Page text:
Archaeological Investigations Conducted for the Gahcho Kué Project in 2007
Jean Bussey (NWT Archaeologist’s Permit 2007-009)
Points West Heritage Consulting Ltd. (Points West) conducted archaeological investigations for De Beers Canada Inc. at their Gahcho Kué Project located at Kennady Lake approximately 300 km east/northeast of Yellowknife. Jean Bussey directed the field investigations under Class 2 Northwest Territories Archaeological Permit 2007‐009. She was assisted by Brian Apland, also of Points West, and Dianne Catholique of the Lutselk’e First Nation.
The objectives of the 2007 field investigations consisted of site assessment and site discovery and protection. Two previously recorded sites were assessed. KiNp‐76 is located within 500 m of the proposed waste rock storage area and testing suggests that future investigation is required and should consist of limited subsurface excavation and systematic surface collection. Investigations at KlNs‐2, located near MacKay Lake, indicate that no further investigation is required.
Archaeological investigations were also conducted on eighteen sections of esker that were identified as potential sources for construction material for the proposed Gahcho Kué Project. The sections differ in length and are located at varying distances from the proposed mine site and its current winter access route, which connects with the Tibbitt to Contwoyto winter road on MacKay Lake. The archaeology crew worked with a geotechnical representative from AMEC Earth and Environmental (AMEC) to ensure that proposed sampling activities did not impact recorded or unknown archaeological sites.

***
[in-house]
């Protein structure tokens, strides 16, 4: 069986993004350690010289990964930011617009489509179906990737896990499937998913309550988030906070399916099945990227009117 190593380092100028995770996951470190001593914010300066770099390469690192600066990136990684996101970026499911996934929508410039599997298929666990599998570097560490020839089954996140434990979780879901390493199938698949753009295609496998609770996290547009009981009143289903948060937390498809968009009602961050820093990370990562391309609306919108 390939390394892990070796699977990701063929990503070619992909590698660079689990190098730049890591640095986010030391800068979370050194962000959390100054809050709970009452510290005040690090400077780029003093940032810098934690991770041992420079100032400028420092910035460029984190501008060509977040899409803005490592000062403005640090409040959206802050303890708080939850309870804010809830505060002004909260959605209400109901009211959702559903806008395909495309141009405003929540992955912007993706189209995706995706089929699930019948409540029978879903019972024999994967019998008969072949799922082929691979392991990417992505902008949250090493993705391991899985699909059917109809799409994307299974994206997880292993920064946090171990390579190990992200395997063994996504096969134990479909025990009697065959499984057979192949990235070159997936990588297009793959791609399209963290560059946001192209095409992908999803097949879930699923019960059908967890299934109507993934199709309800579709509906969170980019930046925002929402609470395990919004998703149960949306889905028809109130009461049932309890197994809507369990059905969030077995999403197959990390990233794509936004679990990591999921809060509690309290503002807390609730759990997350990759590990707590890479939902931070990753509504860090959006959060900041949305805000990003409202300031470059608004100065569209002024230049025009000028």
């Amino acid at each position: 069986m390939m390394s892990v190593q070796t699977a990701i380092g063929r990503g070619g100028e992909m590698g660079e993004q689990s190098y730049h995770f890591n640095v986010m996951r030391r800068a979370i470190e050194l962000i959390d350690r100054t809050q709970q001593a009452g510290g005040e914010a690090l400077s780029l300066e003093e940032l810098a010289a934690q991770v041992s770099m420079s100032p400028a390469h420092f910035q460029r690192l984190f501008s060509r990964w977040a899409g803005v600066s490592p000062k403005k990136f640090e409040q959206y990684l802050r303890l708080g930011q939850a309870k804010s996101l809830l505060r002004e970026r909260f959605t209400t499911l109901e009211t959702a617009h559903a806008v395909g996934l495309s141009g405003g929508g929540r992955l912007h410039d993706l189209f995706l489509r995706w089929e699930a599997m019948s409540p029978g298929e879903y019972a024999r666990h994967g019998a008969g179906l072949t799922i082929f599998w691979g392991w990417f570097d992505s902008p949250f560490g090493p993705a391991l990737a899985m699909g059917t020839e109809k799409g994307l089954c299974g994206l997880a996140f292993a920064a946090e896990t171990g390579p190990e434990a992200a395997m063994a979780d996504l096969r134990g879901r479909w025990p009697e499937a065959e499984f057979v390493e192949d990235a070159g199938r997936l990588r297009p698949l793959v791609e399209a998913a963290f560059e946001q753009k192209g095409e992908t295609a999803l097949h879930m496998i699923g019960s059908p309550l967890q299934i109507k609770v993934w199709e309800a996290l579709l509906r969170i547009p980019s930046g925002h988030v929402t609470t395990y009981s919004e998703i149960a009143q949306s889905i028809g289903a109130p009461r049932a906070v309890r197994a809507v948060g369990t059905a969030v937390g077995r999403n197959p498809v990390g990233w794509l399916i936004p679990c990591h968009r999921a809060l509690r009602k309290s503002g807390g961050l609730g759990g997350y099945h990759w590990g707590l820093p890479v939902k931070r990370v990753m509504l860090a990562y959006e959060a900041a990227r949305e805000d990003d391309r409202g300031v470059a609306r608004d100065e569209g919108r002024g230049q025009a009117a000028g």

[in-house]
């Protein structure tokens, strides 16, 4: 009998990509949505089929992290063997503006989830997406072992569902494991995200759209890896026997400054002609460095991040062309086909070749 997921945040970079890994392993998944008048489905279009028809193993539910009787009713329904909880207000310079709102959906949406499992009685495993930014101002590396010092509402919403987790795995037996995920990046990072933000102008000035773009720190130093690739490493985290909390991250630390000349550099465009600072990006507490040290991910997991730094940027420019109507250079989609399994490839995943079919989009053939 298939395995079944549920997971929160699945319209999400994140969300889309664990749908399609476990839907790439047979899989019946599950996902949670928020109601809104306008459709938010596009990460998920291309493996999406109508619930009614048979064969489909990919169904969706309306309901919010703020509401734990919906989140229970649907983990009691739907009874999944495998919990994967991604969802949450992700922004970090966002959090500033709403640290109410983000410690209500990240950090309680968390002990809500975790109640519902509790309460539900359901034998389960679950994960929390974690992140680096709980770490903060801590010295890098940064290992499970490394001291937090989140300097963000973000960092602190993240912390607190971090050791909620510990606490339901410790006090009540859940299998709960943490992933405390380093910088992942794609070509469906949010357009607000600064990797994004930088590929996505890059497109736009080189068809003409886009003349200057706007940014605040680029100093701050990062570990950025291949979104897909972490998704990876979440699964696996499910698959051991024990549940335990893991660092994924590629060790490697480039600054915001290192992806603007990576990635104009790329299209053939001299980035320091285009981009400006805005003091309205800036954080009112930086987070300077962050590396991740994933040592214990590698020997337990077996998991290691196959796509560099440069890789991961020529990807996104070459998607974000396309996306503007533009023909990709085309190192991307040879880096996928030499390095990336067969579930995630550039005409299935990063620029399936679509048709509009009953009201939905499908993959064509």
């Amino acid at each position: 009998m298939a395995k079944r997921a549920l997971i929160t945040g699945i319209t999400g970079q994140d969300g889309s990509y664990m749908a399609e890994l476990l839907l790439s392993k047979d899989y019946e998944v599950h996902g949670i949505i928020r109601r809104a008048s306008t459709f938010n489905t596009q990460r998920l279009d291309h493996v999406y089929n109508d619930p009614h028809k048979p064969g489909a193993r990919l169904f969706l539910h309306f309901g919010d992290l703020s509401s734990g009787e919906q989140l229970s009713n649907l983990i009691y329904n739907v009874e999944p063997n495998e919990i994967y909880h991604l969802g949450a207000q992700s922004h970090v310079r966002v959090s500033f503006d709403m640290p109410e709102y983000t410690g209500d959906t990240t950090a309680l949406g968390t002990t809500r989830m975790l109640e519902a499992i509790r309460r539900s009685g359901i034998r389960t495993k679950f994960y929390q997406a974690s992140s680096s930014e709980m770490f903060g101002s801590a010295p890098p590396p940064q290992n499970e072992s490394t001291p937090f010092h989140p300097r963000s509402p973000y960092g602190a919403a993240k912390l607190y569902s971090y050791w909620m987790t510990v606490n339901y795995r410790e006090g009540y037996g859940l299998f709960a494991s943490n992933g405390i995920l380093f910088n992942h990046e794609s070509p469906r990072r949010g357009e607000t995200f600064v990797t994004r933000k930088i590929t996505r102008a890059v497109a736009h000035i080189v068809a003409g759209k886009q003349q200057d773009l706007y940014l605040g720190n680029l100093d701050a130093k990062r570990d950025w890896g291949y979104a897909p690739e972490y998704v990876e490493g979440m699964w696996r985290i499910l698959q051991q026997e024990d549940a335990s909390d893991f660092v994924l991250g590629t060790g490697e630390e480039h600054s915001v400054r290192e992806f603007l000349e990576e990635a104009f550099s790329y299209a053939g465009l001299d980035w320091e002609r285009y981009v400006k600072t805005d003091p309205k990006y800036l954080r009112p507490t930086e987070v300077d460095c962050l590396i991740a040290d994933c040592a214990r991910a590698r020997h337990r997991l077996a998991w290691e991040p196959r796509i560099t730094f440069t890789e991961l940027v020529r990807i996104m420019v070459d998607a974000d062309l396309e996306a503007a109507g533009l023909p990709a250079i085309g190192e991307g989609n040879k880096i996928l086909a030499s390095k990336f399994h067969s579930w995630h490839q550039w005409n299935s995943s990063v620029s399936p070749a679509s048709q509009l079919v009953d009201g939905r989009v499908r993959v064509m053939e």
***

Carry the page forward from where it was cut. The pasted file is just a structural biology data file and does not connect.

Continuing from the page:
The procedure for the geotechnical portion of the archaeological work was to first view each section of esker from the air to assist in the selection of areas suitable for sampling. Once on the ground, the AMEC technician indicated the location of a proposed sample and the Points West crew intensively examined the area to a distance of at least 30 m. If an archaeological site was discovered, the sample location was moved to an adjacent area that contained no artefacts. Previously recorded sites were avoided during the geotechnical sampling program; 38 recorded sites are located on or adjacent to eskers included in the sampling program.
Eight new archaeological sites were discovered as a result of the geotechnical program. The sites range from an isolated find (single projectile point) to very large sites with numerous concentrations of unworked lithics and scattered stone tools. The archaeological work conducted was not an intensive inventory and it is likely that additional sites will be found on or near most of these esker sections. A detailed archaeological inventory of the selected location or locations is required should any of the 18 sampled landforms be identified as a suitable esker source.
(Edited by Shelley Crouch, Prince of Wales Northern Heritage Centre)